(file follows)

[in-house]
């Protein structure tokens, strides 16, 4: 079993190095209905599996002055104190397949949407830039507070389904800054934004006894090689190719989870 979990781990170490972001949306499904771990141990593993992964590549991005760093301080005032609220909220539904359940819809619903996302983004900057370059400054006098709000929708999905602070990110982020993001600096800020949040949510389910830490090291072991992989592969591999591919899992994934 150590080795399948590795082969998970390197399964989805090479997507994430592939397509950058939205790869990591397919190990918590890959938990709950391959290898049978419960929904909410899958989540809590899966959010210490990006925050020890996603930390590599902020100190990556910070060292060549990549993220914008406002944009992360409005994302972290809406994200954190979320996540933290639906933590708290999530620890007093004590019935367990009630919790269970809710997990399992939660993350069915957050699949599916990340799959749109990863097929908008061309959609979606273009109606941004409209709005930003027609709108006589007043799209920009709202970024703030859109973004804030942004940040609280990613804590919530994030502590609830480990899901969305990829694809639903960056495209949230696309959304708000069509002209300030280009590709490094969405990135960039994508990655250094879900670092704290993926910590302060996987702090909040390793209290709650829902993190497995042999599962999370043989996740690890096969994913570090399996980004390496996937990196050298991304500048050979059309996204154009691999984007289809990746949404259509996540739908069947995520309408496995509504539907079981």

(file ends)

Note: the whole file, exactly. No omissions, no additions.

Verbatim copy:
[in-house]
């Protein structure tokens, strides 16, 4: 079993190095209905599996002055104190397949949407830039507070389904800054934004006894090689190719989870 979990781990170490972001949306499904771990141990593993992964590549991005760093301080005032609220909220539904359940819809619903996302983004900057370059400054006098709000929708999905602070990110982020993001600096800020949040949510389910830490090291072991992989592969591999591919899992994934 150590080795399948590795082969998970390197399964989805090479997507994430592939397509950058939205790869990591397919190990918590890959938990709950391959290898049978419960929904909410899958989540809590899966959010210490990006925050020890996603930390590599902020100190990556910070060292060549990549993220914008406002944009992360409005994302972290809406994200954190979320996540933290639906933590708290999530620890007093004590019935367990009630919790269970809710997990399992939660993350069915957050699949599916990340799959749109990863097929908008061309959609979606273009109606941004409209709005930003027609709108006589007043799209920009709202970024703030859109973004804030942004940040609280990613804590919530994030502590609830480990899901969305990829694809639903960056495209949230696309959304708000069509002209300030280009590709490094969405990135960039994508990655250094879900670092704290993926910590302060996987702090909040390793209290709650829902993190497995042999599962999370043989996740690890096969994913570090399996980004390496996937990196050298991304500048050979059309996204154009691999984007289809990746949404259509996540739908069947995520309408496995509504539907079981």